One of the great things about the Lake District is that it’s beautiful all year round. Sure, some seasons are better for certain activities, but every season offers something unique and special. The colder months are perfect for brisk strolls in the crisp winter air followed by cosy pub dinners around a log fire. The warmer months offer plenty of sunlight for exploring, food festivals and great conditions for hiking and walking around the fells. No matter what time of year you visit, English weather can be quite unpredictable so make sure you pack warm layers and a rain jacket.

Average temperatures in the Lake District 
















May 13 2
June  15 5
July 17 7
August  16 7
September 13 5
October  10 2
November  6 0
December  4 -2


When is the best time to visit the Lake District?

The Lake District is gorgeous all year round, but if you'd prefer to have the weather on your side, you should plan your trip between May and September. The valleys are covered in green, colour is everywhere with wildflowers in full bloom and the warmer weather gives you the best chance of experiencing all the Lake District has to offer. The only downside is the bigger crowds who head to the Lake District during the school holiday period to make the most of the good weather, so consider coming on the shoulder season at the end of spring or early autumn if you'd prefer a quieter atmosphere. 

Let's take a closer look at what the Lake District has to offer in each season. 


Best for: Easter events, walking, wildflowers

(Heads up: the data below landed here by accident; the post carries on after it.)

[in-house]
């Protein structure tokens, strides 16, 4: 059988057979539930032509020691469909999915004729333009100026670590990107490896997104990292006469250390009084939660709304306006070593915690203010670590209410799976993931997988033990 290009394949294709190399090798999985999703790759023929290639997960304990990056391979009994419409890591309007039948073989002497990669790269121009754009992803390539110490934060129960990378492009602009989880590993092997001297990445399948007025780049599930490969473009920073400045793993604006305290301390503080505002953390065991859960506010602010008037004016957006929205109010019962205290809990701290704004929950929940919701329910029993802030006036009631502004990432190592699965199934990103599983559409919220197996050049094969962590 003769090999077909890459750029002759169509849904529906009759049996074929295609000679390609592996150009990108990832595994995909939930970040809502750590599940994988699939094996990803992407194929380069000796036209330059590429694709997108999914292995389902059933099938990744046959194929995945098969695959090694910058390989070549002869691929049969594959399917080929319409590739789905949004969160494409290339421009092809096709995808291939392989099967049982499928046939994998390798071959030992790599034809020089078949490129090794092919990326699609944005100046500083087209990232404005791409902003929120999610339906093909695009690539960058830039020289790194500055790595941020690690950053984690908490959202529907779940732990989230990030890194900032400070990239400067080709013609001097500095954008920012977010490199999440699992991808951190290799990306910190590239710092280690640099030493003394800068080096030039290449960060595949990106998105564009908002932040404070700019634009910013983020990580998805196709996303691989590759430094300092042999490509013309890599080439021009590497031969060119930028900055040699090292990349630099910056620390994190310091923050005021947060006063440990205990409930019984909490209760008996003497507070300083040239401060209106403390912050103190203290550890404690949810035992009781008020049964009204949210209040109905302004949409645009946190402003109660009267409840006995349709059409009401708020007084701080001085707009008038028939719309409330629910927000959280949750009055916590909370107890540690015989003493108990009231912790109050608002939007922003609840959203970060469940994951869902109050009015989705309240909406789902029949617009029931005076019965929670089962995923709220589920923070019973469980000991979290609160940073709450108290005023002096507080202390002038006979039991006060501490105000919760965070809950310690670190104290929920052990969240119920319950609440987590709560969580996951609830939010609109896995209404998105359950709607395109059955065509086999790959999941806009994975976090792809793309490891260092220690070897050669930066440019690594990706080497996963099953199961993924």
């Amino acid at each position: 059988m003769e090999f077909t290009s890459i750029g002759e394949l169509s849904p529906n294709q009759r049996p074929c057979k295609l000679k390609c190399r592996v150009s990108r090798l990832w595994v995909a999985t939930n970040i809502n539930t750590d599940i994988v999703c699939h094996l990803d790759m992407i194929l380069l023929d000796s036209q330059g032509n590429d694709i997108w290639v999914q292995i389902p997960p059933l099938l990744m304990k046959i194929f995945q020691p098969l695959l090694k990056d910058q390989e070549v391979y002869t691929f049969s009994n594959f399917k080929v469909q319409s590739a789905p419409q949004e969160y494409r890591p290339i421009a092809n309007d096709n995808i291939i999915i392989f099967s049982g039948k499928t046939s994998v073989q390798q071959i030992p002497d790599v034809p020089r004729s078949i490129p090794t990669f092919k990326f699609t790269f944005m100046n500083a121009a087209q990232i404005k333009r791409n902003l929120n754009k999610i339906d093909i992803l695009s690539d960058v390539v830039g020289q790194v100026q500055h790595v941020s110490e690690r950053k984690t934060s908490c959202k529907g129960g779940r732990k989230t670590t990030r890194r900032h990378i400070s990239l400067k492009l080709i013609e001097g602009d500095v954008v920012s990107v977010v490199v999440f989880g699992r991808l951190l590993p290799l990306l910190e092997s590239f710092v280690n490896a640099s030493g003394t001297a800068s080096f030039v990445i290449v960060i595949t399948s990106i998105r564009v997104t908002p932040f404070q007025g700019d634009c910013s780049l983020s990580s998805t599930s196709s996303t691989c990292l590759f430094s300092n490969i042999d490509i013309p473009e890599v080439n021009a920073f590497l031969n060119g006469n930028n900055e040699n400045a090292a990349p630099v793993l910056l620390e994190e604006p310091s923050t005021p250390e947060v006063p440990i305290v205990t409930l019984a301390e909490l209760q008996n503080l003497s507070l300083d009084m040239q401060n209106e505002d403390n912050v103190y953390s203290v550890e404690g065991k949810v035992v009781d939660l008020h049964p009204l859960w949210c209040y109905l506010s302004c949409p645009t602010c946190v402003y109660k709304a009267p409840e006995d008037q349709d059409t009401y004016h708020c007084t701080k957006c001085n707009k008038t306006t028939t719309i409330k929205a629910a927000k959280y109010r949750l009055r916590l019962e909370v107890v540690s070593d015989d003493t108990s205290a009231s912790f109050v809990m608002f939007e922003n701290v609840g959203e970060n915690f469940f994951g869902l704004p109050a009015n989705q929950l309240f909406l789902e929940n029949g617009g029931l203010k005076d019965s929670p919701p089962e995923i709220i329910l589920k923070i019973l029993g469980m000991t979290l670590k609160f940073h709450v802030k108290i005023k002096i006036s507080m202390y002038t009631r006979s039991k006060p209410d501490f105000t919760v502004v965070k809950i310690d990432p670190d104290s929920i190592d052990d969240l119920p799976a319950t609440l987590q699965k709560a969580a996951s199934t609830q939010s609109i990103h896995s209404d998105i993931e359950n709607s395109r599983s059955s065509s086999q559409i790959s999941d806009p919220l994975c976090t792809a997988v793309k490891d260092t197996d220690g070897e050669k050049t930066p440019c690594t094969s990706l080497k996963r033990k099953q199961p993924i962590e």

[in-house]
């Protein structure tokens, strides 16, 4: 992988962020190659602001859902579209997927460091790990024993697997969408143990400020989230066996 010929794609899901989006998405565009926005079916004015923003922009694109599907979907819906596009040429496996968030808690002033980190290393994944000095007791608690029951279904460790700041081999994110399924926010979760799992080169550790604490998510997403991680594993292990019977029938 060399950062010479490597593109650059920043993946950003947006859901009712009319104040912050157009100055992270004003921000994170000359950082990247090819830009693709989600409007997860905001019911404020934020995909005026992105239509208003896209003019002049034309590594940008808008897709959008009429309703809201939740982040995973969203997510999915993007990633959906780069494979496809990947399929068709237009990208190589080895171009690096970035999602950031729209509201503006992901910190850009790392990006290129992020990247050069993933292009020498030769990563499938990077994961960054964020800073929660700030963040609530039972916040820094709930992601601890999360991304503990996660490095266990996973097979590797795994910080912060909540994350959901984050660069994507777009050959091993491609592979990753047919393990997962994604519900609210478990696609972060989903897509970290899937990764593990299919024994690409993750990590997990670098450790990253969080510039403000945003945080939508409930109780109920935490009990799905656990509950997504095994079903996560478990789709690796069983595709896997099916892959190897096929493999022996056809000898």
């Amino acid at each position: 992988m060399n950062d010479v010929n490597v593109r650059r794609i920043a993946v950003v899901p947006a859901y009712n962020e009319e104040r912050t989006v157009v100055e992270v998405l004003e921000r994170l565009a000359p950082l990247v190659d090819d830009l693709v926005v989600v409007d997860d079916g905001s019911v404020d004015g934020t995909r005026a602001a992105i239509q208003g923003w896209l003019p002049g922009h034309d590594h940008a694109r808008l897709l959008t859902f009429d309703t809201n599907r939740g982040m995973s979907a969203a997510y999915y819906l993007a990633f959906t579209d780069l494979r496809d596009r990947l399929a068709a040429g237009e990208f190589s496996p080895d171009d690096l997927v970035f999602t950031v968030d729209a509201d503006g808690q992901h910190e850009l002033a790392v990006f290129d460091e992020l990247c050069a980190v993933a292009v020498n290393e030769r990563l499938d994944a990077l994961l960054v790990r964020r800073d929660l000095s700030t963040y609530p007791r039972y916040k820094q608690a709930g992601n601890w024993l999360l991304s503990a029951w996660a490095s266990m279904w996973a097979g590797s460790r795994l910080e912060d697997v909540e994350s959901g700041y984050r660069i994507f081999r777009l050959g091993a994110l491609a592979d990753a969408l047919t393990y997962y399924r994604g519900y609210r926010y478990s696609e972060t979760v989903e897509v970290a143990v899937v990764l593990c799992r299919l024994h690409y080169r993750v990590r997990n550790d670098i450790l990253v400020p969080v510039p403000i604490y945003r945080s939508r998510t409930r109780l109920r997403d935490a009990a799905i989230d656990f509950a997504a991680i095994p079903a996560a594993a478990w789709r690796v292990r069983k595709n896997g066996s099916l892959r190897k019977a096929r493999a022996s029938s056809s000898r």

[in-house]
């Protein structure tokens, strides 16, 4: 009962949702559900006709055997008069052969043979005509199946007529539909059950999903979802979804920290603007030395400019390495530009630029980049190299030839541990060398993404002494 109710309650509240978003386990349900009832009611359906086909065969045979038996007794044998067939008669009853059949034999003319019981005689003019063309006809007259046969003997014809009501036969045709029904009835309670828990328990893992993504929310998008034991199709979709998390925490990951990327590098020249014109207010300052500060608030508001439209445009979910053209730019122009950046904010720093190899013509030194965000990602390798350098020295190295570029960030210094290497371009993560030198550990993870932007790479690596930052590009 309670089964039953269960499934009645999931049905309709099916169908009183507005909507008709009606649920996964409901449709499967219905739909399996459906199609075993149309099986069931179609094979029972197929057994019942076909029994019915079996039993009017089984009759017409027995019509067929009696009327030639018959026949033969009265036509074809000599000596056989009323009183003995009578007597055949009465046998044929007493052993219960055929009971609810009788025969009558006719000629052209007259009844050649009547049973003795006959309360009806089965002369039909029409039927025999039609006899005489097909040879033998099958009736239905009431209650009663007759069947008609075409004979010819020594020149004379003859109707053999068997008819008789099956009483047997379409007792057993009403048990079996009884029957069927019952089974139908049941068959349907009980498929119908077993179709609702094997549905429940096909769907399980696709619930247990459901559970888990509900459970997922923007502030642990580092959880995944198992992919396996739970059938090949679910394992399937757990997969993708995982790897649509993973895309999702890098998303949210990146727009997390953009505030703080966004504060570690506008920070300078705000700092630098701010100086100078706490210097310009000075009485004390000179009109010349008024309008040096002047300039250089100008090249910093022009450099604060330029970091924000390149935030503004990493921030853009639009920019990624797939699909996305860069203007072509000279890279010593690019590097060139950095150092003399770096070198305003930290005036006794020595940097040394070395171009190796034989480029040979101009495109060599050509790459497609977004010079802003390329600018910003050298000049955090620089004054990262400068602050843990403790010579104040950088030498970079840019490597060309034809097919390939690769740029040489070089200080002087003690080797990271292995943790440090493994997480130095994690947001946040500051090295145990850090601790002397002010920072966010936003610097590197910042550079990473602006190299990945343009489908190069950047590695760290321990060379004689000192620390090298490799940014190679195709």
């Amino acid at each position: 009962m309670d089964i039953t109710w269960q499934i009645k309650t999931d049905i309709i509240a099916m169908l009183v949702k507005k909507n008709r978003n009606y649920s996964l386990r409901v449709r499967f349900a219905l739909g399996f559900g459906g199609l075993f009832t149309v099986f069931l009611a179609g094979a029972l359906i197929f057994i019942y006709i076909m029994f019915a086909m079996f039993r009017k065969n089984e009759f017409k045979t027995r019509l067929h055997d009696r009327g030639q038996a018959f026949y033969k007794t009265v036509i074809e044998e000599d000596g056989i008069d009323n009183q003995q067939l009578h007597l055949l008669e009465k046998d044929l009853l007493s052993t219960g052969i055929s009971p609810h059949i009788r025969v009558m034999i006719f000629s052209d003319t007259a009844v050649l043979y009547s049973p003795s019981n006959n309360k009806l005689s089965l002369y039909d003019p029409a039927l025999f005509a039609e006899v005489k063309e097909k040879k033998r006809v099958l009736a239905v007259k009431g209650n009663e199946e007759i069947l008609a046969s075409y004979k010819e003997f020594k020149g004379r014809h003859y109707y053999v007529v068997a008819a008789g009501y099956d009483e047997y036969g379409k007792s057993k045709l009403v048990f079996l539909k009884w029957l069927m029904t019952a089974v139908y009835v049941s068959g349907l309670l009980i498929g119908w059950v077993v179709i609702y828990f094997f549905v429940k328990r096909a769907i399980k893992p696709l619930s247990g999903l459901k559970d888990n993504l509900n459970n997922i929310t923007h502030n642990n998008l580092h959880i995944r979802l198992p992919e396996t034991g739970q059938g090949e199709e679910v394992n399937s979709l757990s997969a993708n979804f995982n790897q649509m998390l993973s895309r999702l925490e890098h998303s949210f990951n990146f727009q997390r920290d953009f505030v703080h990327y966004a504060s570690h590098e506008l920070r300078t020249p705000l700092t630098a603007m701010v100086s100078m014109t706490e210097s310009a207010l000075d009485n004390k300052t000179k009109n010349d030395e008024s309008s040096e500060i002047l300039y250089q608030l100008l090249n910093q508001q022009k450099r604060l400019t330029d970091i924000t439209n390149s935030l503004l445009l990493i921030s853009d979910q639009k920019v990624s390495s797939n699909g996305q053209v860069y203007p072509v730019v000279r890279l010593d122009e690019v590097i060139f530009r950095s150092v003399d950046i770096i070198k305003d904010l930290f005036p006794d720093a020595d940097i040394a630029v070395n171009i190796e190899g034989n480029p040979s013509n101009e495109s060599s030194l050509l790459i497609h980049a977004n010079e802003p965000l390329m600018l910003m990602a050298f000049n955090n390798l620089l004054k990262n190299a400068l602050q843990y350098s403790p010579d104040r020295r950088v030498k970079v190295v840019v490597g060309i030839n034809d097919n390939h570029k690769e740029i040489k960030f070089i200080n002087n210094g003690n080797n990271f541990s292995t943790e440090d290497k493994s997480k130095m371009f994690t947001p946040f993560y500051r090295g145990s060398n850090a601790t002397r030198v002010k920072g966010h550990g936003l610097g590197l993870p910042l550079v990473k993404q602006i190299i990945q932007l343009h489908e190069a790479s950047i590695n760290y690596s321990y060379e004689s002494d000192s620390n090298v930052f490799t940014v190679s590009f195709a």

Spring is one of the most romantic times to visit as the cold weather fizzles out and the forests and gardens spring back to life in full glory. Blankets of daffodils and bluebells cover the valleys and you'll see plenty of fluffy baby lambs running around the farmland. During the Easter season, the National Trust puts on some fantastic family events in historic buildings and gardens such as Beatrix Potter-themed Easter egg hunts.  


Best for: walking, hiking, food and art festivals, wild swimming 

The peak season is from April to October, but things really heat up between July and August when large numbers of tourists head to the Lake District for their summer holiday to enjoy the drier and warmer weather. Walking conditions are excellent and views from the fells seem to go on forever. It's also a great time to enjoy a refreshing dip in the lakes, tarns and rivers. You might want to avoid visiting at this time if you’d prefer to explore the walking trails in solitude. The Lake District's events calendar is in full swing in the summer with food and arts festivals including Lake District Summer Music, Keswick Jazz Festival, Cumbria Sausage Festival and Keswick Beer Festival.


Best for: autumn foliage, mountain biking, walking 

Autumn is a glorious time to visit when crowds start to thin and forest foliage turns golden. The temperature can drop quite a bit by the end of September and the evenings can be chilly, so make sure you bring a warm coat. Autumn days usually offer great conditions for walking and there’s still plenty of daylight for climbing some of the higher fells. The evenings are cool enough to appreciate the cosiness of the pubs and sit with a brew around an open log fire. By late autumn, it starts getting really damp and windy so take extra care if you’re out walking. 


Best for: cosy pub evenings, Christmas markets, magical winter scenery

The lower fells usually get a light dusting of snow for 20 days between December to March, but there’s much heavier snowfall at higher grounds with about 65 days of snow. The days are short, cold, wet and crisp, but the scenery is incredible when the skies are clear. Some people say it’s the best time for walking as the snow-covered mountains and frost-topped forests look like a winter wonderland. The villages are beautifully decorated and lit up for Christmas and it's a great time to visit markets and get into the festive cheer. The village tea rooms, cafes and pubs are even more inviting and allow you to appreciate the winter scenery from the comfort of a window with a piping hot cuppa in hand. Other events on the winter calendar include bonfire night, Keswick Victorian Fayre and Carlisle Beer Festival. 

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